I value Irvin D. Yalom's books on his psychotherapy work hugely, because the weight of his arguments go far outside the field of psychotherapy, and explore what the beingness of human entails. Much of what he explores in the one-to-one sessions can be translated into the relationship each of us has, firstly, with ourselves, and secondly, with 'the other'. This to me is the fascination of the existential approach : how we deal with these givens: isolation, meaninglessness, mortality and freedom.

These are not just problems for those society might perceive of as 'unwell' and needing help - they are the bedrock of being a self-conscious embodied being, and flow, like a deep river, more or less acknowledged and observed, through our day to day moment to moment lives

The wonderful and shocking title of the book refers to the role of therapy in helping us to see clear and live outside denial - the denial of the challenges of those four givens. The psychotherapist is here cast as the executioner of illusion - not of love itself, but the giddy, distorting, exhilarating, wondrous 'being in love' state. We all crave and enjoy this - but it is an illusory state, a kind of unreal, seductive, beautiful madness; it is intoxication, and is possibly the most potent of intoxicants. The broken illusions and despairs of the Western Romantic Tradition bring many into therapy.
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Format: Paperback
what can I say, I have been training as a counsellor for three years and this is the first book which was on the college book list that I could not put down. The other books on the list are still unread in my bookcase. Though reading Yalom I now understand existentialism . It was wonderful, very easy to read. the book was delivered on Thursday and I finished it on Friday, which is amazing for me as I live in a household of 4 young children. Buy it tommorrow, I'm going to buy more copies for all my friends as I promised them they could read mine when I had finished with it but I'm afraid that I won't get it back so they will have to have their own copy. If anyone knows of an address where I can write to Irvin Yalom let me know. By the way I have just ordered the rest of his books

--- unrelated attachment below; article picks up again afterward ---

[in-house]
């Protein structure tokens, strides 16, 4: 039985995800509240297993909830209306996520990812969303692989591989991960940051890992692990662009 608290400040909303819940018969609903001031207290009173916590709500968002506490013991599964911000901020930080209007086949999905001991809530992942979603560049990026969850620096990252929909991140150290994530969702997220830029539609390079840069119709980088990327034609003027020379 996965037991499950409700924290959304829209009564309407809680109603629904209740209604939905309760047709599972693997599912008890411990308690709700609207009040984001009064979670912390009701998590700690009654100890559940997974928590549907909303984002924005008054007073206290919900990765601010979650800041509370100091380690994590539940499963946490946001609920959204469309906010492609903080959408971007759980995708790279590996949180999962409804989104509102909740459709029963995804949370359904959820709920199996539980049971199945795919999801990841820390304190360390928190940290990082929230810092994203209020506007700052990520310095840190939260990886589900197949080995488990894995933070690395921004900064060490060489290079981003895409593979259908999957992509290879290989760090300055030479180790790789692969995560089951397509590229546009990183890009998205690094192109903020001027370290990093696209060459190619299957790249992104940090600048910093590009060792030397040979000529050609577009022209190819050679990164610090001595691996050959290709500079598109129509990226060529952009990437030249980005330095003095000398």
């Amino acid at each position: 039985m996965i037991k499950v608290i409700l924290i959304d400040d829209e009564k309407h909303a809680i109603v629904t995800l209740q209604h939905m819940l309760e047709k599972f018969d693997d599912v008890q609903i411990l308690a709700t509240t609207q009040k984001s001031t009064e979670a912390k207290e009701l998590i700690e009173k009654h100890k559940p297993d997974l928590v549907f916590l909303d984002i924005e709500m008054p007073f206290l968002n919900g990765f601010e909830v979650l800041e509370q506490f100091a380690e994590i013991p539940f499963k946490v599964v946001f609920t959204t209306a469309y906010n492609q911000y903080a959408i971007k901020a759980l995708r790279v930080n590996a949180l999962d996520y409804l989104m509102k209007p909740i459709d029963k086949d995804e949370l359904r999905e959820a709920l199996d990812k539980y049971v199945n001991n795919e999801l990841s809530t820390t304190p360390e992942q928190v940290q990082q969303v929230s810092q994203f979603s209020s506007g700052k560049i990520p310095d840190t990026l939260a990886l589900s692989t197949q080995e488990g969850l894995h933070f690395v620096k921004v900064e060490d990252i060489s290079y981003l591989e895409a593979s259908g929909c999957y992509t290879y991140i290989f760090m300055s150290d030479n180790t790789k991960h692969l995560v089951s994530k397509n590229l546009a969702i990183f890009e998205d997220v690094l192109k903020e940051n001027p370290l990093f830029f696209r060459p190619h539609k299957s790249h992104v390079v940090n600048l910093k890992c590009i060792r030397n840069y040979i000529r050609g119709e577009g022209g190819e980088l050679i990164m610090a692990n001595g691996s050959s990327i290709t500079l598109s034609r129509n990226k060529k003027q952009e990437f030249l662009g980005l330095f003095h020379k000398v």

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Format: Paperback
For anyone who is training as a therapist or counsellor, undergoing therapy, or thinking of doing so, this book is a must-read. It describes case studies in absorbing detail, but it is also peppered with psychotherapeutic insights, so much so that it serves as a training manual for the trainee therapist. A brilliant work of psychology and literature.
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Format: Paperback
This book was recommended to me by my tutor because i was having difficulty understanding existential counselling, not anymore!

Yalom writes honestly and beautifully about the client/counsellor relationship.

He is able to perfectly describe the therapeutic process each client goes through as well as being honest about the feelings each client envokes in himself.
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Format: Paperback
Freud's case studies have become famous not least because they are well written. There have also been arguments that they are largely fiction. Yet case studies often are fictionalised because there is a need to protect patient confidentiality. In the early pages of this book, Irvin D Yalom, explains this, suggesting nobody would guess the true identity of the patients stories he tells, with their permission.

In the first chapter, Yalom explains his own theoretical bent which is existentialist, stating:

"I focus on what is going at the moment between a patient and me rather than on the events of his or her past."

He has explored the fuller theoretical implications of this kind of therapy in more detail for therapists in his larger volume Existential Psychotherapy. But the chapter here gives a good brief account of this, which will suffice for most people. This is followed by the ten cases described.

Yalom is an excellent, literate, and, at times, even exuberant writer. There is an honesty which reveals itself in his descriptions of patients, which are not always flattering. In one, for example, he mentions he has a prejudice against fat women, and his description fully unravels the extent of it though at the end he does come to like the patient he has taken on. All through he examines his own feelings and what they might tell him about the patient in front of him, something a therapist often has to do. In this we get an excellent picture of what it is to be a therapist.

The details of patient symptoms are described, and make for fascinating reading rather like Oliver Sachs' neurological portraits.